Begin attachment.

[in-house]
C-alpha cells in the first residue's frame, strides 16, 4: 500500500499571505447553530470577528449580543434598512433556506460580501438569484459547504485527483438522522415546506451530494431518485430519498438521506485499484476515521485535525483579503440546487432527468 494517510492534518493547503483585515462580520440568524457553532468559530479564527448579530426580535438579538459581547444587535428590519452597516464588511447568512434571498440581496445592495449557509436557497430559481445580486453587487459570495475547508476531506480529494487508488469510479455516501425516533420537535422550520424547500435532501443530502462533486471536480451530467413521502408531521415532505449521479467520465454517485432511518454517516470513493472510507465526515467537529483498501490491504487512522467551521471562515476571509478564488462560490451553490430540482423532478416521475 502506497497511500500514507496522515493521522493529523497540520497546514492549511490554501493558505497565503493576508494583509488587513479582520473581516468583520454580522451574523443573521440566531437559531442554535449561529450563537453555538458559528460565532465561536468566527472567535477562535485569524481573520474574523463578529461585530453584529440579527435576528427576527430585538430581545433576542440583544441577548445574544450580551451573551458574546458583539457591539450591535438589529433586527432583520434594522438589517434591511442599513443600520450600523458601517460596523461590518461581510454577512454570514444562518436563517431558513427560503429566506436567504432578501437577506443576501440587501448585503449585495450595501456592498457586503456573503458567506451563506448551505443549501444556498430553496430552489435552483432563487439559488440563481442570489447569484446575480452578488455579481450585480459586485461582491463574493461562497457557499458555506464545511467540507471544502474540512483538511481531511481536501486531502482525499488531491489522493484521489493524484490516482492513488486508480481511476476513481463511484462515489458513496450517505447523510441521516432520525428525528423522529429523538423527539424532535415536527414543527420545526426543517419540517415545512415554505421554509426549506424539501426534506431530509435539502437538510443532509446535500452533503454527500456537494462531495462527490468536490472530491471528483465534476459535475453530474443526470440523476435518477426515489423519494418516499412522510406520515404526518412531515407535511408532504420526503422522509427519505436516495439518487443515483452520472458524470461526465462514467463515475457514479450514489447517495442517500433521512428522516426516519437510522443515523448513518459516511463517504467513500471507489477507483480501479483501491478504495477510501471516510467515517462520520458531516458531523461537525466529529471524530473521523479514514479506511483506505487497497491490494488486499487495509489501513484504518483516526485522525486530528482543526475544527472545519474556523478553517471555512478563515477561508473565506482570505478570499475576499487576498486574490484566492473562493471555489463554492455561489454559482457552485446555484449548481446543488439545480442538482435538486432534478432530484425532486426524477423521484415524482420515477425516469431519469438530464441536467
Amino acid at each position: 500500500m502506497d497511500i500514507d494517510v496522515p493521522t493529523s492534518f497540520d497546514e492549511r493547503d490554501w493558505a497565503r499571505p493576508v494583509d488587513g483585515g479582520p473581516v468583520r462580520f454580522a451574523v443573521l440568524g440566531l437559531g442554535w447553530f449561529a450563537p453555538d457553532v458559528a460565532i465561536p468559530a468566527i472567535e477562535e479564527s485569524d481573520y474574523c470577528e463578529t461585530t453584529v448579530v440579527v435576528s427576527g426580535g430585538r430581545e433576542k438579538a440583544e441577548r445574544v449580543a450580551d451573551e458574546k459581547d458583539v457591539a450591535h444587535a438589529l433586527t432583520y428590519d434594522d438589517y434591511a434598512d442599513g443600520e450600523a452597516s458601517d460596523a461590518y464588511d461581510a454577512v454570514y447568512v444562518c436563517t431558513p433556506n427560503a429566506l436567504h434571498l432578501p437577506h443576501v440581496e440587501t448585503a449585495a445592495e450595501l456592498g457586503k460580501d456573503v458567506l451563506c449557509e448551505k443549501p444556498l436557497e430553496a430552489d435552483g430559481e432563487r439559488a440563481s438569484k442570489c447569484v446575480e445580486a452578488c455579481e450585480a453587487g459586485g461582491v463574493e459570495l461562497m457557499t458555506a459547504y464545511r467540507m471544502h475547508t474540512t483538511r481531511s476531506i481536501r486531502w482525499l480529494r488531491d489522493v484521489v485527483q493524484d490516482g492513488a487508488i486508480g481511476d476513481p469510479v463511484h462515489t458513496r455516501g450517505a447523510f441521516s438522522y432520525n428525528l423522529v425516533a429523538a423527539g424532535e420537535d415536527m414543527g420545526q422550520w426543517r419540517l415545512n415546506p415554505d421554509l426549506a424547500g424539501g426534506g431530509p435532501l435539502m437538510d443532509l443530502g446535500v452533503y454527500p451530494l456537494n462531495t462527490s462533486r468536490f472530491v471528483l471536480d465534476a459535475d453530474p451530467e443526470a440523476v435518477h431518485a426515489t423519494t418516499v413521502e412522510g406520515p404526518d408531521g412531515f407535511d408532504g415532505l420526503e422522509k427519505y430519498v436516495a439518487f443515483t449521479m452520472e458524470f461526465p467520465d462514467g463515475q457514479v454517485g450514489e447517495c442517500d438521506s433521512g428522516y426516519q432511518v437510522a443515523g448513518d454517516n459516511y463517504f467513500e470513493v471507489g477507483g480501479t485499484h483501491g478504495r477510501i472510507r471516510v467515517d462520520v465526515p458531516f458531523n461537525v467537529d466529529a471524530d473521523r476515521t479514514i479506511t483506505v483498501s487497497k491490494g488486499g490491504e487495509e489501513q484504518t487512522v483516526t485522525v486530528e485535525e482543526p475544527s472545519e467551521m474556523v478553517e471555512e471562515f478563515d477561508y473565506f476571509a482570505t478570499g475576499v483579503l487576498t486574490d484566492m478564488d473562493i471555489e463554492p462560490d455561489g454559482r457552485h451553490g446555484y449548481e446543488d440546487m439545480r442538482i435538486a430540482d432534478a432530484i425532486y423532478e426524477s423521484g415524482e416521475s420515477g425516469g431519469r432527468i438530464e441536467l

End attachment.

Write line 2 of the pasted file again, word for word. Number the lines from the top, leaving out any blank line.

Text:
C-alpha cells in the first residue's frame, strides 16, 4: 500500500499571505447553530470577528449580543434598512433556506460580501438569484459547504485527483438522522415546506451530494431518485430519498438521506485499484476515521485535525483579503440546487432527468 494517510492534518493547503483585515462580520440568524457553532468559530479564527448579530426580535438579538459581547444587535428590519452597516464588511447568512434571498440581496445592495449557509436557497430559481445580486453587487459570495475547508476531506480529494487508488469510479455516501425516533420537535422550520424547500435532501443530502462533486471536480451530467413521502408531521415532505449521479467520465454517485432511518454517516470513493472510507465526515467537529483498501490491504487512522467551521471562515476571509478564488462560490451553490430540482423532478416521475 502506497497511500500514507496522515493521522493529523497540520497546514492549511490554501493558505497565503493576508494583509488587513479582520473581516468583520454580522451574523443573521440566531437559531442554535449561529450563537453555538458559528460565532465561536468566527472567535477562535485569524481573520474574523463578529461585530453584529440579527435576528427576527430585538430581545433576542440583544441577548445574544450580551451573551458574546458583539457591539450591535438589529433586527432583520434594522438589517434591511442599513443600520450600523458601517460596523461590518461581510454577512454570514444562518436563517431558513427560503429566506436567504432578501437577506443576501440587501448585503449585495450595501456592498457586503456573503458567506451563506448551505443549501444556498430553496430552489435552483432563487439559488440563481442570489447569484446575480452578488455579481450585480459586485461582491463574493461562497457557499458555506464545511467540507471544502474540512483538511481531511481536501486531502482525499488531491489522493484521489493524484490516482492513488486508480481511476476513481463511484462515489458513496450517505447523510441521516432520525428525528423522529429523538423527539424532535415536527414543527420545526426543517419540517415545512415554505421554509426549506424539501426534506431530509435539502437538510443532509446535500452533503454527500456537494462531495462527490468536490472530491471528483465534476459535475453530474443526470440523476435518477426515489423519494418516499412522510406520515404526518412531515407535511408532504420526503422522509427519505436516495439518487443515483452520472458524470461526465462514467463515475457514479450514489447517495442517500433521512428522516426516519437510522443515523448513518459516511463517504467513500471507489477507483480501479483501491478504495477510501471516510467515517462520520458531516458531523461537525466529529471524530473521523479514514479506511483506505487497497491490494488486499487495509489501513484504518483516526485522525486530528482543526475544527472545519474556523478553517471555512478563515477561508473565506482570505478570499475576499487576498486574490484566492473562493471555489463554492455561489454559482457552485446555484449548481446543488439545480442538482435538486432534478432530484425532486426524477423521484415524482420515477425516469431519469438530464441536467